FARMINGTON – Former U.S. Attorney Peter Mills died Saturday at his Farmington home.
Mills, 90, had been in ill health for several months.
Colleagues at a testimonial described him in 1977 as a man of “single-minded stubbornness.”
“If a law was a law, it was a black and white thing for Peter Mills. There were no gray areas,” wrote John S. Day in his “Maine Comment” column published May 7, 1977.
Born in Farmington on Aug. 26, 1911, Mills graduated from Farmington High School in 1929, Hebron Academy in 1930 and Colby College in 1934. He earned a law degree from Boston University in 1937.
Mills was elected to five terms in the Maine Legislature, including three in the House (1938, 1940 and 1946), and served as House majority floor leader in 1947-48. He was elected to the state Senate in 1966 and 1968.
He twice served as U.S. attorney for Maine, leading that office for 16 years in all.
His first stint came during the Eisenhower administration from 1953 to 1961. He subsequently returned to the federal post under Presidents Nixon and Ford from 1969 to 1977, when he retired a second time to his law practice in Farmington.
Day, a former Bangor Daily News reporter who covered Maine politics for many years, attended Mills’ retirement dinner in 1977. In his May 7 column, Day observed that “as a prosecutor, Mills never pulled his punches.”
In the column, Day summed up Mills’ accomplishments as Maine’s U.S. attorney.
“He filed legal action against the state lottery when he discovered the agency, along with other lottery commissions throughout the country, was violating federal mail statutes.
“He convicted the terrorist bombers who tried to blow up Central Maine Power Co. last summer (1976).
“He sued to halt Maine’s traditional log drives because they violated an obscure, nearly century-old federal law guaranteeing free navigation on major rivers.
“He sued many of the state’s largest trucking companies for antitrust violations; prosecuted scores of white-collar professional persons for tax fraud; and, for the first time in Maine history, moved to criminally prosecute an attorney who attempted to extort unfair legal fees from low-income families.”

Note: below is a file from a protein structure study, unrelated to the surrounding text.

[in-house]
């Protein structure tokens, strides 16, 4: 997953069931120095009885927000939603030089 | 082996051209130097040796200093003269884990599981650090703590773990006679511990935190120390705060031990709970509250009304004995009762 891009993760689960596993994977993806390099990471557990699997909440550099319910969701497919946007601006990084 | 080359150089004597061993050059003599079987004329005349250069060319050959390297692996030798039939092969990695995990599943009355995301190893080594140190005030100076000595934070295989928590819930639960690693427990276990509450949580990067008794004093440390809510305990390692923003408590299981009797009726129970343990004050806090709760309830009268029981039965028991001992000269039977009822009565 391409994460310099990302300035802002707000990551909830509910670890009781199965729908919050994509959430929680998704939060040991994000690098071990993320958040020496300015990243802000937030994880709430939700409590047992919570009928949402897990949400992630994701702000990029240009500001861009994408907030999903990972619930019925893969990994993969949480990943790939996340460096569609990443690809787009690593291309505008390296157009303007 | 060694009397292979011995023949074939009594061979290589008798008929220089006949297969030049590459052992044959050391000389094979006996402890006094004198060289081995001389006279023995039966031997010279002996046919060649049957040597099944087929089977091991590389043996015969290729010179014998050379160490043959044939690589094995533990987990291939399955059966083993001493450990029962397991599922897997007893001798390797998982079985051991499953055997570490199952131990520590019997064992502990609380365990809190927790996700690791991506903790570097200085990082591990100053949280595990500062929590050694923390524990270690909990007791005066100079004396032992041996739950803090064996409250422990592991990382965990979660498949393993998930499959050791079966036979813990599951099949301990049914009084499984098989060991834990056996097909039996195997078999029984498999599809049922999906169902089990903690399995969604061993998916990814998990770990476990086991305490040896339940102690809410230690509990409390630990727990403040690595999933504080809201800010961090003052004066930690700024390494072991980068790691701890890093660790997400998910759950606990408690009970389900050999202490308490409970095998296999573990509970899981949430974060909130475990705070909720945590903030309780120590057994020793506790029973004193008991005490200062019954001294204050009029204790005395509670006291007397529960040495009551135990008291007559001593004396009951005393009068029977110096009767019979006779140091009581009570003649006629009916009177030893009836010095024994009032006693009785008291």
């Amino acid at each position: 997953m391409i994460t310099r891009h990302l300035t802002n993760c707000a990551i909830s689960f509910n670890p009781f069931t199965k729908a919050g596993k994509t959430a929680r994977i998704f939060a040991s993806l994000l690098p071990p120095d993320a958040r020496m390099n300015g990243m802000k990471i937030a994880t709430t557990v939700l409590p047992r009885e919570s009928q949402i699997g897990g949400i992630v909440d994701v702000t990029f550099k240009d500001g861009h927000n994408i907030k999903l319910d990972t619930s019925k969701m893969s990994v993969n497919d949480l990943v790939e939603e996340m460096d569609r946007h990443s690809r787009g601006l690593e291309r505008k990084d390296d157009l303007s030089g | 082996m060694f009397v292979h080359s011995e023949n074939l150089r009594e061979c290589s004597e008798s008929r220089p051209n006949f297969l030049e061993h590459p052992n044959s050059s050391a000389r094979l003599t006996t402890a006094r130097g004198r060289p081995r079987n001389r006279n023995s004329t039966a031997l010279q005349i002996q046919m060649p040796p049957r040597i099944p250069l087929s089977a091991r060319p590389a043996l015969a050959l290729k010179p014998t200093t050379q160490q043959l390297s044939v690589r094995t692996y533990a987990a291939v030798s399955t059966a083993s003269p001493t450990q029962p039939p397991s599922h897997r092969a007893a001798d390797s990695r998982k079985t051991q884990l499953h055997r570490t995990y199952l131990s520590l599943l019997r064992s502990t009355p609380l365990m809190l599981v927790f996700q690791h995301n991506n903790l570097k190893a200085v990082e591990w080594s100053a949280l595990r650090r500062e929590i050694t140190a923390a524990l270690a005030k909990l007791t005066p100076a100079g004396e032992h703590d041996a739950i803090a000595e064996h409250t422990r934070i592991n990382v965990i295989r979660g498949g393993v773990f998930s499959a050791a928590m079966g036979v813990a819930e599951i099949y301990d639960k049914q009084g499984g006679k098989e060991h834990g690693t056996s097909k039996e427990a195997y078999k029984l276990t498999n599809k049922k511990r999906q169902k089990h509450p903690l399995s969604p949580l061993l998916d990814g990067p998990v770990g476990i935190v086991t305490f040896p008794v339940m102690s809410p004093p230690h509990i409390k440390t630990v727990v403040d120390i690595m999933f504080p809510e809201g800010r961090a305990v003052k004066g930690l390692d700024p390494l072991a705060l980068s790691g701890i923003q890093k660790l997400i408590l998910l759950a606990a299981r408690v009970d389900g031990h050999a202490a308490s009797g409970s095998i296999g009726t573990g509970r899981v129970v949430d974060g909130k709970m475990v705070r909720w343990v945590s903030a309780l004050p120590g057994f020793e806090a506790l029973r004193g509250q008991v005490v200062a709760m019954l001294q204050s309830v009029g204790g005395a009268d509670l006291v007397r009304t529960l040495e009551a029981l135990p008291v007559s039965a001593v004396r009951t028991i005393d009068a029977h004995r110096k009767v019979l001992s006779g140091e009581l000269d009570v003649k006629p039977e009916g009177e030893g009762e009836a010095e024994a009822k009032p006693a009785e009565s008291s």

Mills left the Legislature in 1941 to go on active duty in the Navy. He was a gunnery officer aboard a carrier escort, serving on a ship that was hit by a kamikaze attack and helped win the Battle of Leyte Gulf.
After the war he served in the reserves, became commander of the reserve unit in South Portland and finally retired as a captain.
Known as a maverick Republican, Mills once said that he wanted to be remembered not for his work as a prosecutor, but for a bill sponsored in 1969 when he was member of the Maine Senate.
In 1969 he sponsored and won passage of legislation, which ordered the state liquor commission not to renew liquor licenses for any private club that discriminated on the basis of race or religion.
The Elks lodges, which had a “white only” provision in their charter, appealed the measure to the Maine Supreme Judicial Court and lost the cast in 1972. On April 16, 1973, the U.S. Supreme Court upheld Maine’s anti-discrimination statute. Six months later, the national Elks organization voted to drop the “whites only” rule.
Mills was married to Katherine Coffin of Ashland, in 1941; they divorced in 1975. The couple had five children: state Sen. Peter Mills III, David Mills of Farmington; former Androscoggin area District Attorney Janet Mills, Farmington attorney Paul Mills and Maine Public Health Director Dr. Dora Anne Mills.
Funeral services will be held at the Old South Congregational Church in Farmington at 1 p.m. Saturday, Sept. 29.